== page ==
1. Arguably, the highest point of the Second Defendant’s case on fundamental dishonesty arose from the disparity between Mrs Tavengwa’s record of the Claimant’s presentation in May 2018 and how the Claimant presented to all the experts and on the surveillance evidence. I agree that the description of the Claimant’s dysfunction noted in the record is at variance with all other descriptions. Mrs Tavengwa’s assessment report is of course hearsay and has not been verified as being accurate by the Claimant, who commissioned her to obtain practical case management. In oral submissions, Mr Woodhouse suggested that it was not open to the Defendant to call Mrs Tavengwa to prove the accuracy of its contents but respectfully I do not agree. Either party could have chosen to call Mrs Tavengwa as there is of course no property in a witness and although there is no suggestion from either party that Mrs Tavengwa’s record was not accurate, it is simply impossible to be wholly sure one way or the other about it, particularly as the Claimant herself was unable to verify its accuracy. It is therefore important to consider her record with a degree of caution. I find that the Claimant’s absence of memory may well be explicable by her psychological state at the time. The observations suggest she became very tired and questions had to be repeated, her mother had to assist and she broke down several times. Aside from arguably in the presence of Dr Torrens where the Claimant was also visibly distressed, I do not place too much reliance upon the Claimant providing somewhat coherent details to Mrs Tavengwa, who was clearly unable to successfully calm the Claimant down. I consider the unchallenged evidence of Sharon Palmer that Mrs Tavengwa had asked the Claimant for a description of her symptoms on her worst day, which I find gives a valid explanation as to her description of level of dysfunction. Dr Jacobson helpfully agreed that “after thirty minutes [the Claimant] was effectively shutting down” and I find that, although it is markedly different to what the Claimant said in her witness statements and to all the medical legal experts, it does not support the contention of fundamental dishonesty on the Claimant’s part, particularly bearing in mind that it was not part of the Claimant’s pleaded case, it was disclosed in accordance with the Claimant’s disclosure obligations, and the Defendant did not take the opportunity, as it could, to seek to call Mrs Tavengwa.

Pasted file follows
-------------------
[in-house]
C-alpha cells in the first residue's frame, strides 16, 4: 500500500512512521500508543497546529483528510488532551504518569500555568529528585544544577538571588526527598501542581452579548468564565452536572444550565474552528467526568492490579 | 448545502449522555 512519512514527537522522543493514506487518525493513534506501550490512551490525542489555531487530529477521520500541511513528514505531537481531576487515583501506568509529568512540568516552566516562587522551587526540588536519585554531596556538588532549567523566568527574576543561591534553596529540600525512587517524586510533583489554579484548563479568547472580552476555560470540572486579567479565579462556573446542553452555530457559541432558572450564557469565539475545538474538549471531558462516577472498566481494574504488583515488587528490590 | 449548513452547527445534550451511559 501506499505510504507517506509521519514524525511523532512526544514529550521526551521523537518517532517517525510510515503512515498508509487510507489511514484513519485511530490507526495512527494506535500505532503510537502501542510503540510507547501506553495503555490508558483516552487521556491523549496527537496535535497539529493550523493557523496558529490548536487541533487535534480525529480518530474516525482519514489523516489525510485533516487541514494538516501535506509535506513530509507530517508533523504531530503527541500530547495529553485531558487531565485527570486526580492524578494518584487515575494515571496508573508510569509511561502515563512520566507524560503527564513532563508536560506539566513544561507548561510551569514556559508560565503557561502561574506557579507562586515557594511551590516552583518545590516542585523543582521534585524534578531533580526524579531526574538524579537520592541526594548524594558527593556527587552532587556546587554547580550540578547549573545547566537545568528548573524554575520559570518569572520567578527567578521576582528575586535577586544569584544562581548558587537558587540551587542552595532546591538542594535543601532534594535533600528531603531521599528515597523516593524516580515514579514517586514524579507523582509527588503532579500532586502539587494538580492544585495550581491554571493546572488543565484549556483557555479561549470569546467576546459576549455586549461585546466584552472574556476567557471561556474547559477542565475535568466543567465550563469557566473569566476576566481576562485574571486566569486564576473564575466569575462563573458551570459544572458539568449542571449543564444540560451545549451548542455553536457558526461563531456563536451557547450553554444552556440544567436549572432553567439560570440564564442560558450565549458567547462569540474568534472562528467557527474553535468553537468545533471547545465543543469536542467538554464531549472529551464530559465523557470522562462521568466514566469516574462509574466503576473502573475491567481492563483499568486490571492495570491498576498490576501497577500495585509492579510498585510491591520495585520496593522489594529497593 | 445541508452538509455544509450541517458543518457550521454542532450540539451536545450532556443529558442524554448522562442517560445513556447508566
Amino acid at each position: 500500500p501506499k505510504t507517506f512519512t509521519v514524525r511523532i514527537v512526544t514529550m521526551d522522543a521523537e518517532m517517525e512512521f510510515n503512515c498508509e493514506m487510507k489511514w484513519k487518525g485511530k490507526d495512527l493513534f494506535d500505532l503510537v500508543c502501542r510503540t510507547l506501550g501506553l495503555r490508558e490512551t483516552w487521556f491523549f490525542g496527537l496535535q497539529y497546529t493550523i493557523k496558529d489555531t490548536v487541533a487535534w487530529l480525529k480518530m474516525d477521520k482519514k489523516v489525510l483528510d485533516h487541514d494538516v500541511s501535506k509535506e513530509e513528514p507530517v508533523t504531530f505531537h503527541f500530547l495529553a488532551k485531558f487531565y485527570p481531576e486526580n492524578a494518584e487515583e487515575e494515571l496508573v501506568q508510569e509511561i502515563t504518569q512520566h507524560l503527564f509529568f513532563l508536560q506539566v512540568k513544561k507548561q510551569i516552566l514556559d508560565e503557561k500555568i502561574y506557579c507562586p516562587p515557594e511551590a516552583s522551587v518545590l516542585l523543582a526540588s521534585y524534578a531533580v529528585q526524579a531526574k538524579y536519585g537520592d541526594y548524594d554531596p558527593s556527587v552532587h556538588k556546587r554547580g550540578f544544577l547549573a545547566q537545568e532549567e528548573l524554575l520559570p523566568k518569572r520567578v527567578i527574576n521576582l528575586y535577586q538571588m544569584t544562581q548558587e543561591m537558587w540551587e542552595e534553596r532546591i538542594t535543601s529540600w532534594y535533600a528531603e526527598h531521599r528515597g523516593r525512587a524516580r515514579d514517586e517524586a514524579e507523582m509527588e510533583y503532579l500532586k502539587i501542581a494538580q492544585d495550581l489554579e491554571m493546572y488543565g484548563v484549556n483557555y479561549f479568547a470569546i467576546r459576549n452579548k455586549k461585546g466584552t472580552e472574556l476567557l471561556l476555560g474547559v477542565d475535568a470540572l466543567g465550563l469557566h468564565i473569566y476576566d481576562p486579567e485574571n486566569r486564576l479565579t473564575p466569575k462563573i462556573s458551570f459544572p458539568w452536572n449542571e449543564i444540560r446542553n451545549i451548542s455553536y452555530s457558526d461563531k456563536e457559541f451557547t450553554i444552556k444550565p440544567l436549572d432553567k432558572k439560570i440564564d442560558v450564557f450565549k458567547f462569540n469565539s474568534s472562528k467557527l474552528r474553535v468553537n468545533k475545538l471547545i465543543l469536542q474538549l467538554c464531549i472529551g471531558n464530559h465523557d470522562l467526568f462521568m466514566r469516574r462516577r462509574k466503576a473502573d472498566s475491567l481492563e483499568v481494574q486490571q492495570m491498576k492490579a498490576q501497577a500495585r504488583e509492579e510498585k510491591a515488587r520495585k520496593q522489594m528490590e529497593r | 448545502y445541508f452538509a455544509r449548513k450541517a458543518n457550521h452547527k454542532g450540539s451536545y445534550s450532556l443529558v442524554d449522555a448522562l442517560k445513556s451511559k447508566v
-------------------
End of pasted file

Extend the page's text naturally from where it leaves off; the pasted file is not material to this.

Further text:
1. Similarly, I do not find how the Claimant completed the DWP Capability for Work questionnaire indicated dishonesty in respect of her answers, which I find was explicable by the Claimant describing how she felt at the time, particularly in relation to the answer about the walking of fifty metres. It needs to be understood that this questionnaire was merely a screening document before an assessment with a healthcare professional; it was significantly not suggested she exaggerated her history to that person.